Becoming an Animal Behaviorist

Animal Behaviorist study the way animals behave with each other as well as their relationship with physical environment. They observe different characteristics and activities of many types of animals, such as fish, birds, reptiles, large animals, wild animals, livestock, household pets etc.  They explore certain aspects of animal behavior, including how they mate, parent their offspring, arrange their food, communicate with others and defend themselves against predators, manage resources needed to survive so on and so forth. They analyze various factors that can prompt behavioral change of animals. They may also help to cure the behavioral problems of animals through different techniques of treatment such as conditioning, behavior modification and training. In addition, they address the ways to conserve the species and natural habitats.

Work Environment

Animal Behaviorists work in a variety of settings such as animal training facilities, zoos, natural habitats, laboratories, research facilities, educational institutions and other organizations that promote animal welfare. They may be involved in private practice, helping pet and livestock owners better understand and care for their animals. They may also work in different areas of media field such as working in broadcasting, film, writing, and advertising.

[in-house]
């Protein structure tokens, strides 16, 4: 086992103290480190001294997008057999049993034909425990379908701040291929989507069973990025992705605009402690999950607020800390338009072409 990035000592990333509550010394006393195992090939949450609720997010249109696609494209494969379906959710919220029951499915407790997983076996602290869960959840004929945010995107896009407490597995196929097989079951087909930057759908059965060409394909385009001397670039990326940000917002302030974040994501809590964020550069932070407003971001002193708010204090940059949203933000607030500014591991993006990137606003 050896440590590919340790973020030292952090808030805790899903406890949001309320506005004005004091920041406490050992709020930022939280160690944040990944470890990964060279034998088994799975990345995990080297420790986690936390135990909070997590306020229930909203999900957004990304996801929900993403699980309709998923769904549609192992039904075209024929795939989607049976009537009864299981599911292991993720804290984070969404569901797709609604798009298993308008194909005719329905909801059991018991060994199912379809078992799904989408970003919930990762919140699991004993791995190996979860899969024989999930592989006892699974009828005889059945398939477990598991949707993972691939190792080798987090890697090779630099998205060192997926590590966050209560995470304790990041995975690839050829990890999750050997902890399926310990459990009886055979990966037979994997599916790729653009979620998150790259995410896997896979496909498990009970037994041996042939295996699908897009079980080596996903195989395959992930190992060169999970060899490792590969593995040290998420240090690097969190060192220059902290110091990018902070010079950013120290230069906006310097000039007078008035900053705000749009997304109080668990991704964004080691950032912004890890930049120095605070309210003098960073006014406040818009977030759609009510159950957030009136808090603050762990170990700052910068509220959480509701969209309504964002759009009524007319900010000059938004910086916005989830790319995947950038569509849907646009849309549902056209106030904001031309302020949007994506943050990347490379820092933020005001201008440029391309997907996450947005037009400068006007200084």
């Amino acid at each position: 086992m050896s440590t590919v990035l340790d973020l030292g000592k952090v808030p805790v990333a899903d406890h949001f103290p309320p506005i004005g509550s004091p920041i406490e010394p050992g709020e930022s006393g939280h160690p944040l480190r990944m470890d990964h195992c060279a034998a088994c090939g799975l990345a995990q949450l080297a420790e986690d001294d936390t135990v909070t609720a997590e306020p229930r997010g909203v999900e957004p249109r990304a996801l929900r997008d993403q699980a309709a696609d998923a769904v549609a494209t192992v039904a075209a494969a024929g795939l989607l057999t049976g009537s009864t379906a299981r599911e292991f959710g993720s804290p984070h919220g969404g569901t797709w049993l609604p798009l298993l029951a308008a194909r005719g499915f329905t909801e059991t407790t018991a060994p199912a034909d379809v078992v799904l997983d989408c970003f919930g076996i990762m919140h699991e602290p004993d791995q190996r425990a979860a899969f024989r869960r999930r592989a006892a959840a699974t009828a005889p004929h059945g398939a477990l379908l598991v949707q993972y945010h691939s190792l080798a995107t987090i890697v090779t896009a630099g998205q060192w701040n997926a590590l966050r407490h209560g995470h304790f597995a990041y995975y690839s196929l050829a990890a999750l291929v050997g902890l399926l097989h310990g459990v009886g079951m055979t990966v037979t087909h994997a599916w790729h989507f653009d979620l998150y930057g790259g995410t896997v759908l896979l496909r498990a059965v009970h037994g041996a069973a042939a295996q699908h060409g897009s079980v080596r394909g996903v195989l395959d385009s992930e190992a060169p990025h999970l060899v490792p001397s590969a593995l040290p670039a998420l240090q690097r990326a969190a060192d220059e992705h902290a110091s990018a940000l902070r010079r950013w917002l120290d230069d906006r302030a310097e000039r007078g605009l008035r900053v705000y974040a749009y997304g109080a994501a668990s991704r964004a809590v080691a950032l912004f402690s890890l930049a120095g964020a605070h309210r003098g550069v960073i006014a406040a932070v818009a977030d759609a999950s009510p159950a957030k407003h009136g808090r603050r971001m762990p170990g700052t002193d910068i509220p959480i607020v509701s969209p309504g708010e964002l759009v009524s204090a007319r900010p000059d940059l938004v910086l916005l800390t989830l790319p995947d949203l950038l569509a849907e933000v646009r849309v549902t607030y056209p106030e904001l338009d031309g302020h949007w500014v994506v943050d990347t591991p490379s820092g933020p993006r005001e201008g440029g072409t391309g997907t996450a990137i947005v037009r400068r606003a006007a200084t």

Educational Requirement

To become an Animal Behaviorist, the aspiring candidates must hold at least a Bachelor’s degree in biology, psychology, zoology, behavioral science or animal science. The candidates can pursue advanced degree such as Master’s or Ph.D. in related field for better job opportunities in this profession. The major course work includes evolution, wildlife biology, ecology, neurobiology, animal behavior, animal husbandry, genetics etc.

The candidates with Masters or Ph.D. in the behavioral sciences or related field can obtain an exam based certification from The Animal Behavior Society (ABS) or The American Veterinary Medical Association (AVMA).

Job Outlook and Salary

According to the U.S. Bureau of Labor Statistics (BLS), the job outlook for Animal Behaviorist varies by specialty. For instance, the employment of zoologists is projected to grow by 5% from 2012-2022 while veterinarian employment is expected to increase at 12% in same time frame. The median salary in this profession was $58,270 in May 2014.